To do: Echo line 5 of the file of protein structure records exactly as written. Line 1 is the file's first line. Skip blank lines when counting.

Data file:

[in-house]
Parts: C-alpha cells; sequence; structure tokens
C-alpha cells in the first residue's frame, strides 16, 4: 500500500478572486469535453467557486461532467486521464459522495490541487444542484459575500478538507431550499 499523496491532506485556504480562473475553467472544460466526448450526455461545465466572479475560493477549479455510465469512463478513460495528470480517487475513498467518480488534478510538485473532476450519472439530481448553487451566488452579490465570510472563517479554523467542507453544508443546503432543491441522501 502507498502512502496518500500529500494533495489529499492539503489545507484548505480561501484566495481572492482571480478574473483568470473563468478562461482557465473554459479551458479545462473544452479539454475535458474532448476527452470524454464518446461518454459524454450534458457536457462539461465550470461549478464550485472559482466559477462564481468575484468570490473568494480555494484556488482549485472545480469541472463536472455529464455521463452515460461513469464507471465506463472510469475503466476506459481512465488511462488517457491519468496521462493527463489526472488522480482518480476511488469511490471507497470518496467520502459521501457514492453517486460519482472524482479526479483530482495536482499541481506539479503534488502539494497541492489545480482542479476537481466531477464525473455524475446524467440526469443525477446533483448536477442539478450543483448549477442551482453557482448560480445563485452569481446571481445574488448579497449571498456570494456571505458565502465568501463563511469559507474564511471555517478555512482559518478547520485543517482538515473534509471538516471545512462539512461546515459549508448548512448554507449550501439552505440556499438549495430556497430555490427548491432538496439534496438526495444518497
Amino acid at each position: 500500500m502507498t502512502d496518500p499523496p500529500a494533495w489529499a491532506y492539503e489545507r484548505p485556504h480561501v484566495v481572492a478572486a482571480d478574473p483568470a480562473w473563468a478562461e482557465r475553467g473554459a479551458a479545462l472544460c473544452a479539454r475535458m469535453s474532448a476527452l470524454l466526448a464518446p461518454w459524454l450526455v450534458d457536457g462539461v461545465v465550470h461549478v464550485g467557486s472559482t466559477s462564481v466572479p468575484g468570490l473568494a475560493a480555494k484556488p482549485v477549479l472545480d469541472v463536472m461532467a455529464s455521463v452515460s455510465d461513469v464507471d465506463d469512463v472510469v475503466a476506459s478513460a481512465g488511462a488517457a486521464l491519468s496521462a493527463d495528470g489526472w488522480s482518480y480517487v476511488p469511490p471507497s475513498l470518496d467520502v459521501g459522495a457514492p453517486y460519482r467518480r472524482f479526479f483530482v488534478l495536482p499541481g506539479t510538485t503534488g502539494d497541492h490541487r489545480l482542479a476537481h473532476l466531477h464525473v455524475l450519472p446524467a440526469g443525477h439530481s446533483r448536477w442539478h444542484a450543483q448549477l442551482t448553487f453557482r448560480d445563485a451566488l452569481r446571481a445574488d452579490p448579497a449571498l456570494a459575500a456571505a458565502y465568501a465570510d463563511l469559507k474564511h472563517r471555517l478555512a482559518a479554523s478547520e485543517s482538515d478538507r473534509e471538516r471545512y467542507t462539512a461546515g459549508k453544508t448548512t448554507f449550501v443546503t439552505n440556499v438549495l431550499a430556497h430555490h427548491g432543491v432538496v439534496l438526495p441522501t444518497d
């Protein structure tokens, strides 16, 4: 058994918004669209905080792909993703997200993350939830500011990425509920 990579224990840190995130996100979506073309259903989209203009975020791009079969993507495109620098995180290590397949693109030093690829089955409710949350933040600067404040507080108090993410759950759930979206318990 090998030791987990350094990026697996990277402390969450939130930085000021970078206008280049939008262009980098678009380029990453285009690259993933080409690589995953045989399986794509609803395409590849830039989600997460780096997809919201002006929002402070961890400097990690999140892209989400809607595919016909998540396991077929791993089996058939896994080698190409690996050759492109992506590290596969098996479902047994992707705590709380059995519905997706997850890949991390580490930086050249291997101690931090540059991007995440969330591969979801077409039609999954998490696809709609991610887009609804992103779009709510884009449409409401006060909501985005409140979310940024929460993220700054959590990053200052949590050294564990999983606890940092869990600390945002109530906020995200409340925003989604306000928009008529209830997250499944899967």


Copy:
């Protein structure tokens, strides 16, 4: 058994918004669209905080792909993703997200993350939830500011990425509920 990579224990840190995130996100979506073309259903989209203009975020791009079969993507495109620098995180290590397949693109030093690829089955409710949350933040600067404040507080108090993410759950759930979206318990 090998030791987990350094990026697996990277402390969450939130930085000021970078206008280049939008262009980098678009380029990453285009690259993933080409690589995953045989399986794509609803395409590849830039989600997460780096997809919201002006929002402070961890400097990690999140892209989400809607595919016909998540396991077929791993089996058939896994080698190409690996050759492109992506590290596969098996479902047994992707705590709380059995519905997706997850890949991390580490930086050249291997101690931090540059991007995440969330591969979801077409039609999954998490696809709609991610887009609804992103779009709510884009449409409401006060909501985005409140979310940024929460993220700054959590990053200052949590050294564990999983606890940092869990600390945002109530906020995200409340925003989604306000928009008529209830997250499944899967």